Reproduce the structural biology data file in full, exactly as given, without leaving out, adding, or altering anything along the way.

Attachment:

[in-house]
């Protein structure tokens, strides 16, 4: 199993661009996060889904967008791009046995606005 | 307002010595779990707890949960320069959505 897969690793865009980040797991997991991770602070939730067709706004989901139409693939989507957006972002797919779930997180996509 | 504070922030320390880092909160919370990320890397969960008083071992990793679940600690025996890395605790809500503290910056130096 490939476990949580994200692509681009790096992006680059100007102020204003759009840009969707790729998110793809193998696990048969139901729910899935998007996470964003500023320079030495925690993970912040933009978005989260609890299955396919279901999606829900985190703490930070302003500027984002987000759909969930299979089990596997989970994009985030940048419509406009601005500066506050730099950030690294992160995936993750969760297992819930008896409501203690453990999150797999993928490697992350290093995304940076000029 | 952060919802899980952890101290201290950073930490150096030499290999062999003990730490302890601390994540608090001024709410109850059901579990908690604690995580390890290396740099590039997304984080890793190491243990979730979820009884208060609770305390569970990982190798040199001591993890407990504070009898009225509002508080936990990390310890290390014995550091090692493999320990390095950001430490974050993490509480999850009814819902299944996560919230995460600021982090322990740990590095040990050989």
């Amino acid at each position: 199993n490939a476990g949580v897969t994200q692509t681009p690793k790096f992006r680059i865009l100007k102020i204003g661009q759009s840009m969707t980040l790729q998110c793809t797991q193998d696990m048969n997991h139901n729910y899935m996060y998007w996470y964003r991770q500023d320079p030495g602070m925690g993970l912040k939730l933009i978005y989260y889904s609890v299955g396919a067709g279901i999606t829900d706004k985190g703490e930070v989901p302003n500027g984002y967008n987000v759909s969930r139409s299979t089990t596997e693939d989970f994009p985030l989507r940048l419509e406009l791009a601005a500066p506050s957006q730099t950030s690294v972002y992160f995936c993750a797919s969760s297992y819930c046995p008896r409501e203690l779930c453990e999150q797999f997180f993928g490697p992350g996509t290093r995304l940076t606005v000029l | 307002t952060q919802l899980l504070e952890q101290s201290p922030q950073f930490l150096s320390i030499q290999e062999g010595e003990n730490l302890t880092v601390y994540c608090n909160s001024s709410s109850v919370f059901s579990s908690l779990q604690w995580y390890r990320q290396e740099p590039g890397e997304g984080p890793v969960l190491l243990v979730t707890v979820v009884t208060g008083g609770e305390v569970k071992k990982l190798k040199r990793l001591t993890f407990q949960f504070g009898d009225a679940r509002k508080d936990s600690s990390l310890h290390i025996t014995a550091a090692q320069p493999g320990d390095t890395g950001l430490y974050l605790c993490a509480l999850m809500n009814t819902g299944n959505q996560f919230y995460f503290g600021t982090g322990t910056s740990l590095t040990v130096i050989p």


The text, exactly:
[in-house]
């Protein structure tokens, strides 16, 4: 199993661009996060889904967008791009046995606005 | 307002010595779990707890949960320069959505 897969690793865009980040797991997991991770602070939730067709706004989901139409693939989507957006972002797919779930997180996509 | 504070922030320390880092909160919370990320890397969960008083071992990793679940600690025996890395605790809500503290910056130096 490939476990949580994200692509681009790096992006680059100007102020204003759009840009969707790729998110793809193998696990048969139901729910899935998007996470964003500023320079030495925690993970912040933009978005989260609890299955396919279901999606829900985190703490930070302003500027984002987000759909969930299979089990596997989970994009985030940048419509406009601005500066506050730099950030690294992160995936993750969760297992819930008896409501203690453990999150797999993928490697992350290093995304940076000029 | 952060919802899980952890101290201290950073930490150096030499290999062999003990730490302890601390994540608090001024709410109850059901579990908690604690995580390890290396740099590039997304984080890793190491243990979730979820009884208060609770305390569970990982190798040199001591993890407990504070009898009225509002508080936990990390310890290390014995550091090692493999320990390095950001430490974050993490509480999850009814819902299944996560919230995460600021982090322990740990590095040990050989």
């Amino acid at each position: 199993n490939a476990g949580v897969t994200q692509t681009p690793k790096f992006r680059i865009l100007k102020i204003g661009q759009s840009m969707t980040l790729q998110c793809t797991q193998d696990m048969n997991h139901n729910y899935m996060y998007w996470y964003r991770q500023d320079p030495g602070m925690g993970l912040k939730l933009i978005y989260y889904s609890v299955g396919a067709g279901i999606t829900d706004k985190g703490e930070v989901p302003n500027g984002y967008n987000v759909s969930r139409s299979t089990t596997e693939d989970f994009p985030l989507r940048l419509e406009l791009a601005a500066p506050s957006q730099t950030s690294v972002y992160f995936c993750a797919s969760s297992y819930c046995p008896r409501e203690l779930c453990e999150q797999f997180f993928g490697p992350g996509t290093r995304l940076t606005v000029l | 307002t952060q919802l899980l504070e952890q101290s201290p922030q950073f930490l150096s320390i030499q290999e062999g010595e003990n730490l302890t880092v601390y994540c608090n909160s001024s709410s109850v919370f059901s579990s908690l779990q604690w995580y390890r990320q290396e740099p590039g890397e997304g984080p890793v969960l190491l243990v979730t707890v979820v009884t208060g008083g609770e305390v569970k071992k990982l190798k040199r990793l001591t993890f407990q949960f504070g009898d009225a679940r509002k508080d936990s600690s990390l310890h290390i025996t014995a550091a090692q320069p493999g320990d390095t890395g950001l430490y974050l605790c993490a509480l999850m809500n009814t819902g299944n959505q996560f919230y995460f503290g600021t982090g322990t910056s740990l590095t040990v130096i050989p």